Mundanity through Studio Ghibli
Why slice of life matters
Studio Ghibli is the most famous film studio in Japan. Everyone can identify what a “Ghibli character” looks like, even if they don’t watch the movies. It is one of the things that uniquely makes Ghibli an international brand, beyond every other anime studio.
Also, yes I am talking Ghibli again… but hopefully in a new way. For context, the above character is Totoro from the movie My Neighbour Totoro. This article isn't about this film. This is a deep dive into one of the Studio's most overlooked movies.
My Neighbours the Yamadas (MNtY), is very different to the classic spectacle of colour and style. Even though it is in the My Neighbours Cinematic Universe, the two films could hardly be more different. From the outset it is a series of vignettes following a single family in a standard nondescript Japanese house, in a standard nondescript Japanese town.
This is in stark contrast to the imagination land world building that keen Ghibli fans are accustomed to. Tourists from around the world travel to the Ghibli Museum in Mitaka, Tokyo scouring online forums explaining how to find a ticket. They don’t go there to understand how Ghibli came up with the idea of a Japanese family.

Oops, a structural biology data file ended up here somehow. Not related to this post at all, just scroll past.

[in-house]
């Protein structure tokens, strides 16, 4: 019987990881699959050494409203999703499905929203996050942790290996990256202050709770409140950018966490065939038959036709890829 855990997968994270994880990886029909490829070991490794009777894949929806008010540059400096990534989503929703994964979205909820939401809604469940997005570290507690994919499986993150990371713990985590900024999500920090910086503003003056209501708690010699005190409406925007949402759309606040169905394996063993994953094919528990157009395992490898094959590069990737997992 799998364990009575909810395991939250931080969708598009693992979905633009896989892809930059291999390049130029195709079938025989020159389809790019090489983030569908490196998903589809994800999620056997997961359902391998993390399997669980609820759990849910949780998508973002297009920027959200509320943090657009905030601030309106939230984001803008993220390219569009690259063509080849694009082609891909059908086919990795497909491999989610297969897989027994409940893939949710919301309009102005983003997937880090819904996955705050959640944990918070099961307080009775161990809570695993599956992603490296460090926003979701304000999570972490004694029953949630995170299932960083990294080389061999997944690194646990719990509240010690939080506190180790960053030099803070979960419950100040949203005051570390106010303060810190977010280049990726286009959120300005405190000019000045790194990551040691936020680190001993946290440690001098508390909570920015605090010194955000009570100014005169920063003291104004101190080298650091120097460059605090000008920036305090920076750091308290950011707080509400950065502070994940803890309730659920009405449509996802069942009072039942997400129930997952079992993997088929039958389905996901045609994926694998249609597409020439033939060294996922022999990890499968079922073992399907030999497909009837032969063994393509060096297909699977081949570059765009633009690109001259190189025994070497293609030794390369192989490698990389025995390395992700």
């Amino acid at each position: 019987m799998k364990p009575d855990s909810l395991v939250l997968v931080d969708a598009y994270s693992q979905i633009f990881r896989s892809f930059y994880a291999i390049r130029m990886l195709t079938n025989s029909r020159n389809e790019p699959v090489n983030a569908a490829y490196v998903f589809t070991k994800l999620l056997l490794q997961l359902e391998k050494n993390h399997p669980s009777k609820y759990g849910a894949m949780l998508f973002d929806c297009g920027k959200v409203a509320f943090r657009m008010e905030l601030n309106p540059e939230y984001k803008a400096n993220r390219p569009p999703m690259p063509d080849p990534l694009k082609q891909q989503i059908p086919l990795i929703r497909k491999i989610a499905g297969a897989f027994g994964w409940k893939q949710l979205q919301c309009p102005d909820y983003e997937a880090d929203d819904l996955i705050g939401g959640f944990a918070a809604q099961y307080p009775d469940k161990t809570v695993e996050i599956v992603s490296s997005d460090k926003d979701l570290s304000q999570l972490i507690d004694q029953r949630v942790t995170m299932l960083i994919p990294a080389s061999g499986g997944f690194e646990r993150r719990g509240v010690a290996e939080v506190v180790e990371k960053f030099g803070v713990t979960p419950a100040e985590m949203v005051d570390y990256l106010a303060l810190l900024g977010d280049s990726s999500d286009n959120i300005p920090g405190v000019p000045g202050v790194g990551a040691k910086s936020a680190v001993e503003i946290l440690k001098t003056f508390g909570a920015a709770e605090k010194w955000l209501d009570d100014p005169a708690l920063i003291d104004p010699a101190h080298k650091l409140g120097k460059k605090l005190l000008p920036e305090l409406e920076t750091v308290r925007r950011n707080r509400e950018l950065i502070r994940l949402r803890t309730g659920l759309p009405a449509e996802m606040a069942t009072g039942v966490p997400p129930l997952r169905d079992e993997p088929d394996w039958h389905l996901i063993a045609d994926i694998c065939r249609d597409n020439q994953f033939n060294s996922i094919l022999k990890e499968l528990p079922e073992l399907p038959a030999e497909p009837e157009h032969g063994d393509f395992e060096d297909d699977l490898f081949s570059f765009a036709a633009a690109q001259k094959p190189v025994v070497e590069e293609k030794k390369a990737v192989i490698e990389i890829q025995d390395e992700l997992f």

Ghibli Park in Nagoya is the new popular destination among devotees, with giant models replicating famous fantastical locations and characters from their films (see link below for more). What they didn’t build was a replica of the Yamada’s residence or really feature any of the Yamadas even in in merchandise. For more on Ghibli Park, I’ve written extensively on our visit.
In reviewing MNtY, it is impossible to avoid the context that it’s the Ghibli movie that is the least Ghibli. Although hopping cursed turnip-headed scarecrows (Howl’s Moving Castle) don’t appear to have much to do with parent-pig transformations (Spirited Away), the concept of magical realism permeates every other Ghibli movie. It has meant MNtY isn’t shown in the Ghibli movie marathons, isn’t a highlighted classic and has just been overlooked amongst the ouevre. The subject matter is different, the aesthetic is different and the location is different.